Photo by Melody

Organic, What Exactly Does it Mean?

By Paul Rodman (paulgrowAugust 3, 2010

With all of the recent publicity about goods imported from China that contain harmful substances, I believe we need to become more concerned about what we and our families eat. If the Chinese put antifreeze in toothpaste and use lead-based paint on children’s toys, no telling what is contained in imported foods from that region. One way to ensure food safety is to buy organic foods grown in this country.

Gardening picture


Editor's Note: This article was originally published on October 20, 2007. Your comments are welcome, but please be aware that authors of previously published articles may not be able to promptly respond to new questions or comments.)

What exactly is organic? In 2002 the USDA established guidelines to ensure consumers get certified organic foods of the highest quality.

Farms that produce meat, dairy and poultry must:

  • Not use growth hormones
  • Use organic feeds
  • Animals must have access to the outdoors

Farms that produce organic foods before it gets to markets must be government certified. Look for the certifier's name on the package.

The following ingredients are prohibited form being used on organically grown foods:

  • Pesticides which “pose special risks to children because of their high metabolisms and low body weight” 
  • Petroleum or sewage based fertilizers such as human waste.
  • Synthetic substances harmful to wildlife.

It has been more than 30 years since an American scientist, Ben Feingold, first suggested that artificial food colors and other additives caused overactive, impulsive and inattentive behavior in children; this sort of hyperactivity is known to be a marker for later educational difficulties, especially problems with reading, and antisocial behavior.

One of the things that makes the latest findings so significant is that the research by the University of Southampton has been so thoroughly conducted and reviewed and cannot be argued away; it is published in the medical journal The Lancet today. The study also found there was increased hyperactivity in children with no history of problems.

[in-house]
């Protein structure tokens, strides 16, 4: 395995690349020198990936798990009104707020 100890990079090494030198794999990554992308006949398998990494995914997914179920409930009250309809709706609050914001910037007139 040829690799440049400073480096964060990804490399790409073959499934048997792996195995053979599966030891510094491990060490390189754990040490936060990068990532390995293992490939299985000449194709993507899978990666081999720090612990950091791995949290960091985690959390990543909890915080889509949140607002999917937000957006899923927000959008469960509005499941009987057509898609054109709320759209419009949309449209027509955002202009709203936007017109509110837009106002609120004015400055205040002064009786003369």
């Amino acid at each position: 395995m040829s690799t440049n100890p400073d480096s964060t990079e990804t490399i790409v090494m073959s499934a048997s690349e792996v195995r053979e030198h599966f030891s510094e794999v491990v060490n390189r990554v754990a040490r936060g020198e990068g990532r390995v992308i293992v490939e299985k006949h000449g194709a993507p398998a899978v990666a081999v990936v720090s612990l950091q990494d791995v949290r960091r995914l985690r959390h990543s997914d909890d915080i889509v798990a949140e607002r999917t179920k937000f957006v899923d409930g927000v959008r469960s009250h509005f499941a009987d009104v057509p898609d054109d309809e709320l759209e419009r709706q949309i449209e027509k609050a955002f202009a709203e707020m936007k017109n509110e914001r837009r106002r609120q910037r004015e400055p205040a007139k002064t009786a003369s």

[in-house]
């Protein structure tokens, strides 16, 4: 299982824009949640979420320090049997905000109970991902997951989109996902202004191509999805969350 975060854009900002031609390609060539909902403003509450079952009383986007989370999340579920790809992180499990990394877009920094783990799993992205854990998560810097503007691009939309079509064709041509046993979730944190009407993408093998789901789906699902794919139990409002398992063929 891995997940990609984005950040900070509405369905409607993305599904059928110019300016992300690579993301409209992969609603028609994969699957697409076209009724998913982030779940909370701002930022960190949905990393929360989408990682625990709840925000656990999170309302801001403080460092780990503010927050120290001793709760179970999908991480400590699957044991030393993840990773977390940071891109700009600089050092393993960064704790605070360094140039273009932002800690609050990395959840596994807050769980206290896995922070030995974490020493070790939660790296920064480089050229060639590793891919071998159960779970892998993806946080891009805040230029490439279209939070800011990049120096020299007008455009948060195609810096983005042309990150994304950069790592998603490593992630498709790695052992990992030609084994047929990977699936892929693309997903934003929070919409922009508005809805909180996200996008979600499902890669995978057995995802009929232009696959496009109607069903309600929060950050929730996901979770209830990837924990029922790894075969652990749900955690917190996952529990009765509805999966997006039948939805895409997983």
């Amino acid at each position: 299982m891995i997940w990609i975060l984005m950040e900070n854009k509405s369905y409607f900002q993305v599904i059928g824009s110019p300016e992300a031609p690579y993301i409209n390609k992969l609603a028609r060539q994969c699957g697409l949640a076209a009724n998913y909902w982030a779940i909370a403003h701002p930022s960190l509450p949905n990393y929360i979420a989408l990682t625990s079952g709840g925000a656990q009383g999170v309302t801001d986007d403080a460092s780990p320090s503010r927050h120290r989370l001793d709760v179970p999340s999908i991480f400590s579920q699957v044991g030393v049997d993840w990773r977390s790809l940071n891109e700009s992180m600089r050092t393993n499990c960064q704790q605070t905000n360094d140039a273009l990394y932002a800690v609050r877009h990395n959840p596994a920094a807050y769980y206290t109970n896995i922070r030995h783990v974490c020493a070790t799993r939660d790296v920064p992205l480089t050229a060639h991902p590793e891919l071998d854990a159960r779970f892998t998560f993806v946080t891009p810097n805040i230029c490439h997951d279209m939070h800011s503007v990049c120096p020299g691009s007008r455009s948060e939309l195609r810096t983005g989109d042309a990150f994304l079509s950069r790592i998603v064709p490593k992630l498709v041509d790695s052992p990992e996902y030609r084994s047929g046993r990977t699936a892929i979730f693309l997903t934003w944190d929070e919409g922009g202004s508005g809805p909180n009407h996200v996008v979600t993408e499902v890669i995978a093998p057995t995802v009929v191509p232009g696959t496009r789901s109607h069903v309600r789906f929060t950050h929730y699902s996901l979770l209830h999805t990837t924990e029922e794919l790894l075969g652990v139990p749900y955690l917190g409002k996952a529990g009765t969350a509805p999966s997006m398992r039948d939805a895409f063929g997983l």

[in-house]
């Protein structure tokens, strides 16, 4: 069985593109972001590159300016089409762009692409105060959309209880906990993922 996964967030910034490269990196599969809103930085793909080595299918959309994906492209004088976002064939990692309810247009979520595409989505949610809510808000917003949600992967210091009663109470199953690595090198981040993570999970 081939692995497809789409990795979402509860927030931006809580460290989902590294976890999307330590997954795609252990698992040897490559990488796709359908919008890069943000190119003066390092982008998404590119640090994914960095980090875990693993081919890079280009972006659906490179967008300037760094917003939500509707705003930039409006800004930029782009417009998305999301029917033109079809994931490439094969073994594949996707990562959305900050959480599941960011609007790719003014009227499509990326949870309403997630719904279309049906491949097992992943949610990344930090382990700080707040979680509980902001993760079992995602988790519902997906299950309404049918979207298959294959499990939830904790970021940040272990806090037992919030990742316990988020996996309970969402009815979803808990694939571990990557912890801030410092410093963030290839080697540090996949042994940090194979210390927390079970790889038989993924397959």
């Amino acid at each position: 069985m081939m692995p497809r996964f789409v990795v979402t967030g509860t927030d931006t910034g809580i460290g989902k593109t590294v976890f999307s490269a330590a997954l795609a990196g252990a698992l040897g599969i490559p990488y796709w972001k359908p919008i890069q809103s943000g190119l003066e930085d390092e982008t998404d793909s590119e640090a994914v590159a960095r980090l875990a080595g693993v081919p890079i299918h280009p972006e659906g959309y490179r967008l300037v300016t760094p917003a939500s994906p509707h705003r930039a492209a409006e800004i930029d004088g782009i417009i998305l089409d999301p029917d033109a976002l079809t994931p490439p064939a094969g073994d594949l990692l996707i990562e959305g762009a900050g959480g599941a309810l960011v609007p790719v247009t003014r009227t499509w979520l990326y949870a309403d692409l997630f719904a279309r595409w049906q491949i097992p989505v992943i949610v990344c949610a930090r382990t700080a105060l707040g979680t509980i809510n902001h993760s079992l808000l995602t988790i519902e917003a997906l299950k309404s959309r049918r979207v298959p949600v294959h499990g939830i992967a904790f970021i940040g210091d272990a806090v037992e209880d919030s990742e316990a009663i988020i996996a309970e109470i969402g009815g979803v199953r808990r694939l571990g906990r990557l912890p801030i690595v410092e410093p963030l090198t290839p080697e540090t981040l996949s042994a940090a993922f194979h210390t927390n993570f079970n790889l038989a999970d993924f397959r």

How to we know if it’s organic? Foods that bear the USDA Organic seal must be at least 95% organic.

Foods with only one ingredient such as fresh fruits or vegetables may have a smaller “organic” seal.

If a food product is labeled “natural” it does not necessarily mean that it is organic. Use of this label is voluntary; some organic producers may choose not to use it.

According to the U.S. Organic Trade Association, 75% of Americans have tried organic produce; 25% buy organic products on a weekly basis.

As for nutritional value, organic crops appear to be higher in vitamin C according to some studies.

New In 2007: In one of the most comprehensive and definitive studies of its kind to date, a team of researchers at the University of California, Davis have proven that organically grown kiwifruit contain more health-promoting factors than those grown under conventional conditions. The research is reported in the SCI’s magazine.



Statistics courtesy if the Organic Food Association


Pauls Garden Tip

For years we've heard to use pieces of broken clay pots to line the bottom of pots to prevent potting soil from falling through the drainage hole. Sometimes we don't have broken pots available, so hre are a couple of alternatives.  Coffee filters or used dryer sheets make excellent barriers to stop soil from leaking while allowing drainage.




  About Paul Rodman  
Paul RodmanPaul Rodman has been gardening for over 45 years. He is an Advanced Master Gardener, and American Rose Society Consulting Rosarian. He is President Emertius of the Western Wayne County Master Gardener Association in Wayne County, Michigan. He currently serves as the greenhouse chairman of this group. Rodman has amassed over 5500 volunteer hours in the Master Gardener program. Rodman is the garden columnist for The News Herald newspaper, in Southgate, Michigan. He has also written for the Organic web site. He is a certified Master Canner and has taught classes on Home Food Preserving for 7 years. He has lectured on various gardening topics throughout southeastern Michigan. His favorite pastime is teaching children about gardening. For the past several years he has conducted classes for second grade students teaching them about subjects ranging from vermi-composting to propagation.

  Helpful links  
Share on Facebook Share on Stumbleupon

[ Mail this article | Print this article ]

» Read articles about: Organic Gardening, Fertilizers

» Read more articles written by Paul Rodman

« Check out our past articles!

Discussion about this article:

We recommend Firefox
Overwhelmed? There's a lot to see here. Try starting at our homepage.

[ Home | About | Advertise | Media Kit | Mission | Featured Companies | Submit an Article | Terms of Use | Tour | Rules | Privacy Policy | Contact Us ]

Back to the top

Copyright © 2000-2015 Dave's Garden, an Internet Brands company. All Rights Reserved.

Hope for America